The life vest made it easy to stay afloat. Swimming took much less effort. Because I was less afraid, I experienced less tension and resistance and I was not as tired when I returned to the beach. Nonetheless, it had taken nearly all of my will power to stay centered and trusting.
The next day I was looking forward to going in. Again, Lalaan was by my side. This time we went out even farther and, because I was more relaxed, I actually enjoyed it. Later that day, Lalaan offered to take me out in a kayak; how thankful I was that I agreed to go! The ocean was calm and beautiful. I experienced less fear, more relaxation, and for the first time at the beach – joy.
All alone in the ocean
The ocean became very rough and for two days no one went in. Finally, the day before the retreat ended, the ocean was calm and, wearing the snorkeling mask and life vest, I went in again. To keep warm, I also wore a wet suit, borrowed from the woman who’d offered to go snorkeling with me. I’d had a very deep meditation that morning and, for the first time, I felt calm and centered as I entered the ocean.
The two of us swam to the reef and saw the beautiful fish. Feeling safe enough to explore the ocean, I continued to swim farther away from the shore. I enjoyed being in the water and the feeling of being gently swayed by the waves. As I swam, I prayed to God and Guru and thanked them for this wonderful opportunity. I felt relaxed, calm, and joyful.
At one point, I lifted my head and saw that my friend was heading back to shore. I was alone in the ocean, quite a distance from the shore. I continued snorkeling, and at one point, went farther out in the ocean. The water was so deep that I couldn’t see the bottom.
All of a sudden, I felt the power and depth of the ocean, and expanded into its vastness. In complete surrender to that power, I allowed the waves to carry me. Everything was so quiet – I could only hear the sound of my breathing. No longer was I separate from the ocean, a wave gently tossed on its surface. I had become the ocean. The feeling was blissful and with it came a sense of deep humility and reverence. I had been given an experience of oneness with God in the form of the ocean.
I stayed out in the deeper waters for quite a while. Then, slowly, moving in cooperation with the ocean, I began swimming back to the shore. The waves and I were moving together.
Closer to the shore, the waves were higher, and were rising and crashing. I didn’t resist, but allowed the waves to take me toward the shore – and then back out again into the ocean. Surrendering to the waves, I went back and forth like this many times. Suddenly a big wave came and pushed me gently onto the shore. Sitting on the warm black pebbles, I took off the mask and relaxed in joy and gratitude for this experience.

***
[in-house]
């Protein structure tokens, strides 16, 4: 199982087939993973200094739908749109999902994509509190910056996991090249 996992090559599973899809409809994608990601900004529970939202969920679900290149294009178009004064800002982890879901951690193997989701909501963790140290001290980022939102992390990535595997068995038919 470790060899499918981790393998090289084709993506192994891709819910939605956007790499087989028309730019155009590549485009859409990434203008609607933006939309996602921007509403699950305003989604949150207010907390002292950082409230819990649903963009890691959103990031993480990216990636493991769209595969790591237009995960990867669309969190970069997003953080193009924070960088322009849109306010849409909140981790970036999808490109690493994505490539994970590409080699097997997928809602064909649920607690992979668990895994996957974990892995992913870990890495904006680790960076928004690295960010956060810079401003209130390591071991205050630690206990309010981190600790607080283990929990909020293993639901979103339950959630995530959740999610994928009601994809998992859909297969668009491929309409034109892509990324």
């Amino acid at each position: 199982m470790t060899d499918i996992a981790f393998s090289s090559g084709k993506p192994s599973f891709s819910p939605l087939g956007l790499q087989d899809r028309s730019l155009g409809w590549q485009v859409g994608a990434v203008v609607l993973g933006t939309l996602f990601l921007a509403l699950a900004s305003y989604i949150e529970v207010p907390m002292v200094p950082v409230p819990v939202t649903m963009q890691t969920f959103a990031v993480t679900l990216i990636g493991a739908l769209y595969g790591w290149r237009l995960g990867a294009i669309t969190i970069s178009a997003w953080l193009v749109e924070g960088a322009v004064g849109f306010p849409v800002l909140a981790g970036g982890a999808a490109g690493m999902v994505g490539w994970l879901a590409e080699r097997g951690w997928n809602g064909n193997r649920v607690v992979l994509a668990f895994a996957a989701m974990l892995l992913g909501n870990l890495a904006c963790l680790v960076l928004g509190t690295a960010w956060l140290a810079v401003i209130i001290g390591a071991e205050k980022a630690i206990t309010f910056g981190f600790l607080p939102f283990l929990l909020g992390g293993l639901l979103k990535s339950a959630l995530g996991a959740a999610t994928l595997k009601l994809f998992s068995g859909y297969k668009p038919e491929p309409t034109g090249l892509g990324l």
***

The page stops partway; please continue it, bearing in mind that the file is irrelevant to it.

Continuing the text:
I became bigger
I learned from my experience in Hawaii that one can overcome fear by using common sense, skill, patience, and faith in God—and that all four are needed. In my near-drowning experience in the Mediterranean, these qualities were lacking. I did not assess the risk I was taking when I decided to swim back to the shore in rough waters. Not then being a devotee, I lacked a calm sustaining faith in God’s guidance and grace. In the moment of crisis, I relied completely on my own will power, which ultimately failed me.
The recent snorkeling experience was very different. I was able to transcend my fear by facing it. Each day I tried to tune into God and to let Him guide me in how to overcome my fear. As I became calm and centered through prayer and meditation, God was able to lead me step by step to the moment when I was able to surrender to the flow of the ocean.
Surrendering to the ocean took a lot of will power and energy, but it took less energy to surrender than to resist. Resisting the ocean left me feeling drained and defeated. By surrendering to the greater flow, I experienced joy and deep contentment. And, in the process, I became bigger.
Link to photos of Hawaii Retreat
Nayaswami Diksha serves as a Lightbearer at Ananda Village and a teacher at The Expanding Light Retreat, where she directs the Ananda Meditation Teacher Training Program. She and her husband, Nayaswami Gyandev, also lead retreats in India and around the US.